This SAE Standard presents the minimum requirements for nonmetallic tubing with one or more layers manufactured for use in exhaust gas recirculation systems Requirements in this document apply to monowall tubing (one layer construction) and multilayer tubing. The tube construction can have a straight wall configuration, a wall that is convoluted or corrugated, or a combination of each.
This SAE Standard presents the minimum requirements for nonmetallic tubing with one or more layers manufactured for use as liquid carrying DEF lines for diesel engine selective catalyst reduction (SCR) after-treatment systems. Requirements in this document also apply to monowall tubing (one layer construction) and multi-layer constructions. Unless otherwise agreed to by suppliers and users this document applies to tubing for any portion of the DEF system that might operate continuously at temperatures above –40 °C and below 120 °C or for high temperature systems up to 160 °C. Maximum working pressure of 1140 kPa absolute. The tubing can be used at the peak intermittent exterior temperature up to 140 °C or 180 °C. Tubing systems supplied to this application are usually required to thaw from the frozen condition using various heating methods in operation complying with EPA requirements.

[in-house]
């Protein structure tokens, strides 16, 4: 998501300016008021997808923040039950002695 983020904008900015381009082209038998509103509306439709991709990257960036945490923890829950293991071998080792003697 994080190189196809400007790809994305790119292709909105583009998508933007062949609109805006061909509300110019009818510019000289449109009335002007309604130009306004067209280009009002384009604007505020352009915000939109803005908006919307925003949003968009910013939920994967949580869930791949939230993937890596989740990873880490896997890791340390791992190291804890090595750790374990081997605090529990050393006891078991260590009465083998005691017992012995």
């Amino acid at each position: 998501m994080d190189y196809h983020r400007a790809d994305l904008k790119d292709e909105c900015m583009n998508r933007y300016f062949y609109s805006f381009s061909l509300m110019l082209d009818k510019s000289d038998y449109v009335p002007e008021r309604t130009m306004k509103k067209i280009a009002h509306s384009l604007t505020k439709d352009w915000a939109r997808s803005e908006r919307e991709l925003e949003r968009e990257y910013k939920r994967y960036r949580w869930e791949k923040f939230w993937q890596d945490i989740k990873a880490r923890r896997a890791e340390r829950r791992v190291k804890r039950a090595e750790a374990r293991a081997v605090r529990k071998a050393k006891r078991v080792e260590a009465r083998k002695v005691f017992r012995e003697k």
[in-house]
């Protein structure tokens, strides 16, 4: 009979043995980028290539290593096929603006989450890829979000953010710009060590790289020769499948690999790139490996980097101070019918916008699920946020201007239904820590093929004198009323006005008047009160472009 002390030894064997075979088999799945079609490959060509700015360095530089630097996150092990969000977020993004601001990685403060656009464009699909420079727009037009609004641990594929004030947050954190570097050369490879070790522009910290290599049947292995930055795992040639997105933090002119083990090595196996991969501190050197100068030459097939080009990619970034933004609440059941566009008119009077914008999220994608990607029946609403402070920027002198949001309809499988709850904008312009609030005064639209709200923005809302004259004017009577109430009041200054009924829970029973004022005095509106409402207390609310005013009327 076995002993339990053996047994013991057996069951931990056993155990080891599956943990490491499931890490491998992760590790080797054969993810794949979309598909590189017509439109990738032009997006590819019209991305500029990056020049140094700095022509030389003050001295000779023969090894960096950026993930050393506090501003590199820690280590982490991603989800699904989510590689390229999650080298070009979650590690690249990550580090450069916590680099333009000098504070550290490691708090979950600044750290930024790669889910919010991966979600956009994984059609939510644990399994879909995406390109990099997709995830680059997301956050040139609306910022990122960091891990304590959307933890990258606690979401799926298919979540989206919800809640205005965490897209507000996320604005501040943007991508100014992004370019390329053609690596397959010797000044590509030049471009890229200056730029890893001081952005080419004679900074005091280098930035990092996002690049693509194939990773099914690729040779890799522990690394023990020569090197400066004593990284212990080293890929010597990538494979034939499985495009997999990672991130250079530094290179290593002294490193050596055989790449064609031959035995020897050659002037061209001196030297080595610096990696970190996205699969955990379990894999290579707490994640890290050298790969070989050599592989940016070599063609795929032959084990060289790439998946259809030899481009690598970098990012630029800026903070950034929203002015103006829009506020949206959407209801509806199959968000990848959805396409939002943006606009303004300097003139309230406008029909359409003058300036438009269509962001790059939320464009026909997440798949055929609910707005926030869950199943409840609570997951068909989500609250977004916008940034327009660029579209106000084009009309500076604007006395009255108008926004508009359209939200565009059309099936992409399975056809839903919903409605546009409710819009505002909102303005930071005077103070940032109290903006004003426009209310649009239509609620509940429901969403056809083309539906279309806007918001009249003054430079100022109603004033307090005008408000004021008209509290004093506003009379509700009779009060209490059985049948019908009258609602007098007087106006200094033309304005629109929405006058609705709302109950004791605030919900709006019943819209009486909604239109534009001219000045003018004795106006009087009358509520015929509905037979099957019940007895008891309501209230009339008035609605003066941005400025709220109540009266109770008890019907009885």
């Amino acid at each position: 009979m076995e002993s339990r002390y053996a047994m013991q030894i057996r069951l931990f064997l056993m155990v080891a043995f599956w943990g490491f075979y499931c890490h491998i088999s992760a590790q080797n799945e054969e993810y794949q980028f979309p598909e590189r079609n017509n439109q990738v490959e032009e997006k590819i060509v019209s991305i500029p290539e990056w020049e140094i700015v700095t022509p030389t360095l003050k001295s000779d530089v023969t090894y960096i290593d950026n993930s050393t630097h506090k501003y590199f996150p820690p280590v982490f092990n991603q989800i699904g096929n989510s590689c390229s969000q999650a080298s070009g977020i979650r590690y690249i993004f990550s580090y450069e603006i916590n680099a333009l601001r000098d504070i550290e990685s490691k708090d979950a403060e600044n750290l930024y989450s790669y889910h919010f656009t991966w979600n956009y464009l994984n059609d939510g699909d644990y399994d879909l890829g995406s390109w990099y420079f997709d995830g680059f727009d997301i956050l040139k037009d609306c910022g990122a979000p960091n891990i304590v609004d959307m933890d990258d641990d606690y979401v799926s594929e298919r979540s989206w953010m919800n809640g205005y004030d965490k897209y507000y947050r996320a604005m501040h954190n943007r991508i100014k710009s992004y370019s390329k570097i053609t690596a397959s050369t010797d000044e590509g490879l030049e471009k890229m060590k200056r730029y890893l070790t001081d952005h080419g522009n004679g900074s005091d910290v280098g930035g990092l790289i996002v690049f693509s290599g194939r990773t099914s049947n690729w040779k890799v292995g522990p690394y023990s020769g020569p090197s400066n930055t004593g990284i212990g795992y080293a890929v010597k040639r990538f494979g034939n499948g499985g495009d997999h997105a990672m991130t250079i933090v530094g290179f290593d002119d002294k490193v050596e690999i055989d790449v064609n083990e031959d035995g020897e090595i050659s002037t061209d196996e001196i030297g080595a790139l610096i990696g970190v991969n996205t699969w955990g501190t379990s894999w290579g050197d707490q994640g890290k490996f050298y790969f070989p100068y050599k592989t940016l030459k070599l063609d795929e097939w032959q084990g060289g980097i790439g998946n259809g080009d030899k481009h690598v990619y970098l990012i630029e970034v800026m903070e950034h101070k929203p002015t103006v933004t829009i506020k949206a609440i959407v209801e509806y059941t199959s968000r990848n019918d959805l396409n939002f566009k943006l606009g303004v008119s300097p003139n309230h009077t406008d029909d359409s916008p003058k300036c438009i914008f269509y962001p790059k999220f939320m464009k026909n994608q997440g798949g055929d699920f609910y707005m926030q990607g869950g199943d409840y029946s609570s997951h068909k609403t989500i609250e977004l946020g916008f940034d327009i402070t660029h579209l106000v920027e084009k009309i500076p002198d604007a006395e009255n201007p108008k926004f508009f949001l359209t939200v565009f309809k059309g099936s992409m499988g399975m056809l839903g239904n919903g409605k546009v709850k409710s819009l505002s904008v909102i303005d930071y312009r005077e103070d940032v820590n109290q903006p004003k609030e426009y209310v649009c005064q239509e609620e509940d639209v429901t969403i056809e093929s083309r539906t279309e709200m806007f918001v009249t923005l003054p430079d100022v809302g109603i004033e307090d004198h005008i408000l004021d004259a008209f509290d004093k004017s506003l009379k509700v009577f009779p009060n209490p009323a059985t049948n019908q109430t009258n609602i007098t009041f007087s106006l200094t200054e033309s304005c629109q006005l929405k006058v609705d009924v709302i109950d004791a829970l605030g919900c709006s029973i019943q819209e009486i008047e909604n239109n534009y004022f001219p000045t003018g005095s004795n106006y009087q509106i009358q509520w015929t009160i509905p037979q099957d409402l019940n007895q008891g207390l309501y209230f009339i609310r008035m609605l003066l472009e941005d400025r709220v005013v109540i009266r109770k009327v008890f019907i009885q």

This SAE Standard presents the minimum requirements for nonmetallic tubing with one or more layers manufactured for use as pneumatic tubing in automotive air suspension lines. Requirements in this document also apply to monowall tubing (one layer construction) or multi-layer (MLT) constructions. Unless otherwise agreed to by suppliers and users this document applies to tubing for any portion of the fuel system that might operate continuously at temperatures above –40°C and below 90°C and up to a maximum working gage pressure of 1500 kPa. The tubing can be used at the peak intermittent temperature up to 115 °C with peak dynamic pressures of up to 2000 kPa. This document can apply to systems that operate at higher pressures and/or are exposed to higher temperatures with appropriate changes to the acceptance criteria within this document.